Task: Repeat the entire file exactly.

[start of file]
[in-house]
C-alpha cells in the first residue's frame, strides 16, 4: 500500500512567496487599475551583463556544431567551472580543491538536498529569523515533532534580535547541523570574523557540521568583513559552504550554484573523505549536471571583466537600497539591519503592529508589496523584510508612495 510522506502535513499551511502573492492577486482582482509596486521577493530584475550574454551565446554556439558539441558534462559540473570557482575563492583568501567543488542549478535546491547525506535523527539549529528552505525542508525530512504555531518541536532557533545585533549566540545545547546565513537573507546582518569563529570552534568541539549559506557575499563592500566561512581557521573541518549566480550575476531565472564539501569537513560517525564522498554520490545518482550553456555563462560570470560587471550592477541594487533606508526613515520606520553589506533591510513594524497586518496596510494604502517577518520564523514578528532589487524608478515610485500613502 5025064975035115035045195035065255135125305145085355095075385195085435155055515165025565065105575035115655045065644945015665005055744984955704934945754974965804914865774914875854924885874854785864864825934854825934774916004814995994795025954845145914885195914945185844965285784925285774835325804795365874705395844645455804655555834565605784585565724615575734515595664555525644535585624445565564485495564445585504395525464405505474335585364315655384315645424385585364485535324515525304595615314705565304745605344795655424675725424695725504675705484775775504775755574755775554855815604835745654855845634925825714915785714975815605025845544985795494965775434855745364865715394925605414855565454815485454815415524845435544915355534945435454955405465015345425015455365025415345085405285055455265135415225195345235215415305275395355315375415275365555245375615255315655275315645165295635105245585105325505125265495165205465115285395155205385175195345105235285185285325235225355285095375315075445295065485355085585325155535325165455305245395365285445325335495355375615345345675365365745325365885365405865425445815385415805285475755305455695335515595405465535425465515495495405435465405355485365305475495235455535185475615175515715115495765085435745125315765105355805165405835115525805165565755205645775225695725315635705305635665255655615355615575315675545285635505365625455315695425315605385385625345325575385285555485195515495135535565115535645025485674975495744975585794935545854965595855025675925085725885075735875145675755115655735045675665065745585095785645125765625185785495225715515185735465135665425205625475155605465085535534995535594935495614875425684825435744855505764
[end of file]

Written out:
[in-house]
C-alpha cells in the first residue's frame, strides 16, 4: 500500500512567496487599475551583463556544431567551472580543491538536498529569523515533532534580535547541523570574523557540521568583513559552504550554484573523505549536471571583466537600497539591519503592529508589496523584510508612495 510522506502535513499551511502573492492577486482582482509596486521577493530584475550574454551565446554556439558539441558534462559540473570557482575563492583568501567543488542549478535546491547525506535523527539549529528552505525542508525530512504555531518541536532557533545585533549566540545545547546565513537573507546582518569563529570552534568541539549559506557575499563592500566561512581557521573541518549566480550575476531565472564539501569537513560517525564522498554520490545518482550553456555563462560570470560587471550592477541594487533606508526613515520606520553589506533591510513594524497586518496596510494604502517577518520564523514578528532589487524608478515610485500613502 5025064975035115035045195035065255135125305145085355095075385195085435155055515165025565065105575035115655045065644945015665005055744984955704934945754974965804914865774914875854924885874854785864864825934854825934774916004814995994795025954845145914885195914945185844965285784925285774835325804795365874705395844645455804655555834565605784585565724615575734515595664555525644535585624445565564485495564445585504395525464405505474335585364315655384315645424385585364485535324515525304595615314705565304745605344795655424675725424695725504675705484775775504775755574755775554855815604835745654855845634925825714915785714975815605025845544985795494965775434855745364865715394925605414855565454815485454815415524845435544915355534945435454955405465015345425015455365025415345085405285055455265135415225195345235215415305275395355315375415275365555245375615255315655275315645165295635105245585105325505125265495165205465115285395155205385175195345105235285185285325235225355285095375315075445295065485355085585325155535325165455305245395365285445325335495355375615345345675365365745325365885365405865425445815385415805285475755305455695335515595405465535425465515495495405435465405355485365305475495235455535185475615175515715115495765085435745125315765105355805165405835115525805165565755205645775225695725315635705305635665255655615355615575315675545285635505365625455315695425315605385385625345325575385285555485195515495135535565115535645025485674975495744975585794935545854965595855025675925085725885075735875145675755115655735045675665065745585095785645125765625185785495225715515185735465135665425205625475155605465085535534995535594935495614875425684825435744855505764